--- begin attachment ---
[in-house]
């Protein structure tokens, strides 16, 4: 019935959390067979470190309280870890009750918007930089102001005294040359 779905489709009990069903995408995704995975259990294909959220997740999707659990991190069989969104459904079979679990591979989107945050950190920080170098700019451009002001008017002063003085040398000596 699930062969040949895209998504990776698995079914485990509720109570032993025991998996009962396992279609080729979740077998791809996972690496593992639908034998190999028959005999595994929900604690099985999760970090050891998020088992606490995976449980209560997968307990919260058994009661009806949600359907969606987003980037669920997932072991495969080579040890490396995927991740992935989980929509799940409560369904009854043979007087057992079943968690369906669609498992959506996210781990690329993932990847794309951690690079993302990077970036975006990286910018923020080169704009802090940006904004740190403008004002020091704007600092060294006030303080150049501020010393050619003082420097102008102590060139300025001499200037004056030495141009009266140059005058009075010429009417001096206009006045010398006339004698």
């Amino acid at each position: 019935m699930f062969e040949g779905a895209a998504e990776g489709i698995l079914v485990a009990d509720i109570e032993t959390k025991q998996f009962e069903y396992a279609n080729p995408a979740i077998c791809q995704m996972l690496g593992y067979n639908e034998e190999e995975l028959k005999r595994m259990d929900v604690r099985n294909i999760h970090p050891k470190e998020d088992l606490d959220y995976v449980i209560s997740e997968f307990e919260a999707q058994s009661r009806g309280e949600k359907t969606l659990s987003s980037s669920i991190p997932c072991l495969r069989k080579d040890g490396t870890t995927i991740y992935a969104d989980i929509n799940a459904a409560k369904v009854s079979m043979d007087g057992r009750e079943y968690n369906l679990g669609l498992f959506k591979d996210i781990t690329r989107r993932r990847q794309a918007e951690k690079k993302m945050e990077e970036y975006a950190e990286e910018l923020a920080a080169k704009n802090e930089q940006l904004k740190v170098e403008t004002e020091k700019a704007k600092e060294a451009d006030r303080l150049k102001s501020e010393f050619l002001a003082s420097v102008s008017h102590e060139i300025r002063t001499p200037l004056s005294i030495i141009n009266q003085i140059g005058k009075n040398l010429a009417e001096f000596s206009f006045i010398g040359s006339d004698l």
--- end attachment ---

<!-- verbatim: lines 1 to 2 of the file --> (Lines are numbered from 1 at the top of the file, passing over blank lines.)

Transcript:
[in-house]
């Protein structure tokens, strides 16, 4: 019935959390067979470190309280870890009750918007930089102001005294040359 779905489709009990069903995408995704995975259990294909959220997740999707659990991190069989969104459904079979679990591979989107945050950190920080170098700019451009002001008017002063003085040398000596 699930062969040949895209998504990776698995079914485990509720109570032993025991998996009962396992279609080729979740077998791809996972690496593992639908034998190999028959005999595994929900604690099985999760970090050891998020088992606490995976449980209560997968307990919260058994009661009806949600359907969606987003980037669920997932072991495969080579040890490396995927991740992935989980929509799940409560369904009854043979007087057992079943968690369906669609498992959506996210781990690329993932990847794309951690690079993302990077970036975006990286910018923020080169704009802090940006904004740190403008004002020091704007600092060294006030303080150049501020010393050619003082420097102008102590060139300025001499200037004056030495141009009266140059005058009075010429009417001096206009006045010398006339004698």